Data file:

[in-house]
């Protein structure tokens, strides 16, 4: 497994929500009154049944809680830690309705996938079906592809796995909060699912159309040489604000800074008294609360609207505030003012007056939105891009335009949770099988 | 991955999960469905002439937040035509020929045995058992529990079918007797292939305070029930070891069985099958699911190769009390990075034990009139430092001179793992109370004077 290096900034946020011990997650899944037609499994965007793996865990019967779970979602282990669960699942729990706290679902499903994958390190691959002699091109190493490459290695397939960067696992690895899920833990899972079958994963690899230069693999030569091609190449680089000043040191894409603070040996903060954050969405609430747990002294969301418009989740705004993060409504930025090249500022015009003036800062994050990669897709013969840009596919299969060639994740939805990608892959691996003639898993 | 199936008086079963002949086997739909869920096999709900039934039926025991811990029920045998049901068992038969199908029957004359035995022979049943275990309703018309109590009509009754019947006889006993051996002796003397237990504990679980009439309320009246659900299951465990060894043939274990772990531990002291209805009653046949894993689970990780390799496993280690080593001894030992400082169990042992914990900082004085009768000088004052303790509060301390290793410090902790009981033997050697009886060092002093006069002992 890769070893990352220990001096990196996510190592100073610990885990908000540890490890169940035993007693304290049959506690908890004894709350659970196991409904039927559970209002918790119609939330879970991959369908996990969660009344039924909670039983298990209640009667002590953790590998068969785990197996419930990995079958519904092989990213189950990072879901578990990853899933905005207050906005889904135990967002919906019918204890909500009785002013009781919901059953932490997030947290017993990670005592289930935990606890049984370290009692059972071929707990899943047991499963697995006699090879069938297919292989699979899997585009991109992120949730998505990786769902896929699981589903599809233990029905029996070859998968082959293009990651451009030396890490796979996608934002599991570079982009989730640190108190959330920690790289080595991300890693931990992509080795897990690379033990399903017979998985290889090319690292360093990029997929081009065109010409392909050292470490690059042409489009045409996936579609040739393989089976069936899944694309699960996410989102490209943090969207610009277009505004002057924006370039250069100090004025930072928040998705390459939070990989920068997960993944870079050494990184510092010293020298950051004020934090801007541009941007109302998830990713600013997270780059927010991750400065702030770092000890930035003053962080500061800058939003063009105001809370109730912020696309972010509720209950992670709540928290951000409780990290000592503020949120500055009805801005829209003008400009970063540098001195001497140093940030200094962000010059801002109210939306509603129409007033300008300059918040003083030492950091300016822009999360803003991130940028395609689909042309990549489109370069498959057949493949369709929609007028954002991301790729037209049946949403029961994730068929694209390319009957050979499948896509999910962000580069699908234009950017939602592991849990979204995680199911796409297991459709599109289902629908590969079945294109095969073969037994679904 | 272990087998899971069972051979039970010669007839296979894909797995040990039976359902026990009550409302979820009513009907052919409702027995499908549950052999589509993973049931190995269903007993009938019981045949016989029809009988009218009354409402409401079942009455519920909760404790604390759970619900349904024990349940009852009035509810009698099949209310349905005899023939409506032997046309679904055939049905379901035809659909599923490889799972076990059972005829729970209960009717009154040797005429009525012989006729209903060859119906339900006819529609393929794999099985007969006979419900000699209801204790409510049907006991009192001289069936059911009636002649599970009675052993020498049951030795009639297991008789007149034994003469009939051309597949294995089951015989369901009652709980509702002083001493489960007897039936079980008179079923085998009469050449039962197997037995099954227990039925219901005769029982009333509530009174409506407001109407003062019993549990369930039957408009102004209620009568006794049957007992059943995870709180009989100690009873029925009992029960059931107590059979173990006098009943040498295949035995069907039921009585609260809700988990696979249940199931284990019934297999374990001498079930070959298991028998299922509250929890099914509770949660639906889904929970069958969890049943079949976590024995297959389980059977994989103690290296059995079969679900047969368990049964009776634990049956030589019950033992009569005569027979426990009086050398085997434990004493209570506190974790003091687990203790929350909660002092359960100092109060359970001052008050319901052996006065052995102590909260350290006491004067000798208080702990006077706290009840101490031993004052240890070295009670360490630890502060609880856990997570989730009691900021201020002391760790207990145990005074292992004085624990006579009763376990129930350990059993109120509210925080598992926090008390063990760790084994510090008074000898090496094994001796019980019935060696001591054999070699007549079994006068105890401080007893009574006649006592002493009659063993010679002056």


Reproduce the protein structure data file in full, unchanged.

[in-house]
């Protein structure tokens, strides 16, 4: 497994929500009154049944809680830690309705996938079906592809796995909060699912159309040489604000800074008294609360609207505030003012007056939105891009335009949770099988 | 991955999960469905002439937040035509020929045995058992529990079918007797292939305070029930070891069985099958699911190769009390990075034990009139430092001179793992109370004077 290096900034946020011990997650899944037609499994965007793996865990019967779970979602282990669960699942729990706290679902499903994958390190691959002699091109190493490459290695397939960067696992690895899920833990899972079958994963690899230069693999030569091609190449680089000043040191894409603070040996903060954050969405609430747990002294969301418009989740705004993060409504930025090249500022015009003036800062994050990669897709013969840009596919299969060639994740939805990608892959691996003639898993 | 199936008086079963002949086997739909869920096999709900039934039926025991811990029920045998049901068992038969199908029957004359035995022979049943275990309703018309109590009509009754019947006889006993051996002796003397237990504990679980009439309320009246659900299951465990060894043939274990772990531990002291209805009653046949894993689970990780390799496993280690080593001894030992400082169990042992914990900082004085009768000088004052303790509060301390290793410090902790009981033997050697009886060092002093006069002992 890769070893990352220990001096990196996510190592100073610990885990908000540890490890169940035993007693304290049959506690908890004894709350659970196991409904039927559970209002918790119609939330879970991959369908996990969660009344039924909670039983298990209640009667002590953790590998068969785990197996419930990995079958519904092989990213189950990072879901578990990853899933905005207050906005889904135990967002919906019918204890909500009785002013009781919901059953932490997030947290017993990670005592289930935990606890049984370290009692059972071929707990899943047991499963697995006699090879069938297919292989699979899997585009991109992120949730998505990786769902896929699981589903599809233990029905029996070859998968082959293009990651451009030396890490796979996608934002599991570079982009989730640190108190959330920690790289080595991300890693931990992509080795897990690379033990399903017979998985290889090319690292360093990029997929081009065109010409392909050292470490690059042409489009045409996936579609040739393989089976069936899944694309699960996410989102490209943090969207610009277009505004002057924006370039250069100090004025930072928040998705390459939070990989920068997960993944870079050494990184510092010293020298950051004020934090801007541009941007109302998830990713600013997270780059927010991750400065702030770092000890930035003053962080500061800058939003063009105001809370109730912020696309972010509720209950992670709540928290951000409780990290000592503020949120500055009805801005829209003008400009970063540098001195001497140093940030200094962000010059801002109210939306509603129409007033300008300059918040003083030492950091300016822009999360803003991130940028395609689909042309990549489109370069498959057949493949369709929609007028954002991301790729037209049946949403029961994730068929694209390319009957050979499948896509999910962000580069699908234009950017939602592991849990979204995680199911796409297991459709599109289902629908590969079945294109095969073969037994679904 | 272990087998899971069972051979039970010669007839296979894909797995040990039976359902026990009550409302979820009513009907052919409702027995499908549950052999589509993973049931190995269903007993009938019981045949016989029809009988009218009354409402409401079942009455519920909760404790604390759970619900349904024990349940009852009035509810009698099949209310349905005899023939409506032997046309679904055939049905379901035809659909599923490889799972076990059972005829729970209960009717009154040797005429009525012989006729209903060859119906339900006819529609393929794999099985007969006979419900000699209801204790409510049907006991009192001289069936059911009636002649599970009675052993020498049951030795009639297991008789007149034994003469009939051309597949294995089951015989369901009652709980509702002083001493489960007897039936079980008179079923085998009469050449039962197997037995099954227990039925219901005769029982009333509530009174409506407001109407003062019993549990369930039957408009102004209620009568006794049957007992059943995870709180009989100690009873029925009992029960059931107590059979173990006098009943040498295949035995069907039921009585609260809700988990696979249940199931284990019934297999374990001498079930070959298991028998299922509250929890099914509770949660639906889904929970069958969890049943079949976590024995297959389980059977994989103690290296059995079969679900047969368990049964009776634990049956030589019950033992009569005569027979426990009086050398085997434990004493209570506190974790003091687990203790929350909660002092359960100092109060359970001052008050319901052996006065052995102590909260350290006491004067000798208080702990006077706290009840101490031993004052240890070295009670360490630890502060609880856990997570989730009691900021201020002391760790207990145990005074292992004085624990006579009763376990129930350990059993109120509210925080598992926090008390063990760790084994510090008074000898090496094994001796019980019935060696001591054999070699007549079994006068105890401080007893009574006649006592002493009659063993010679002056």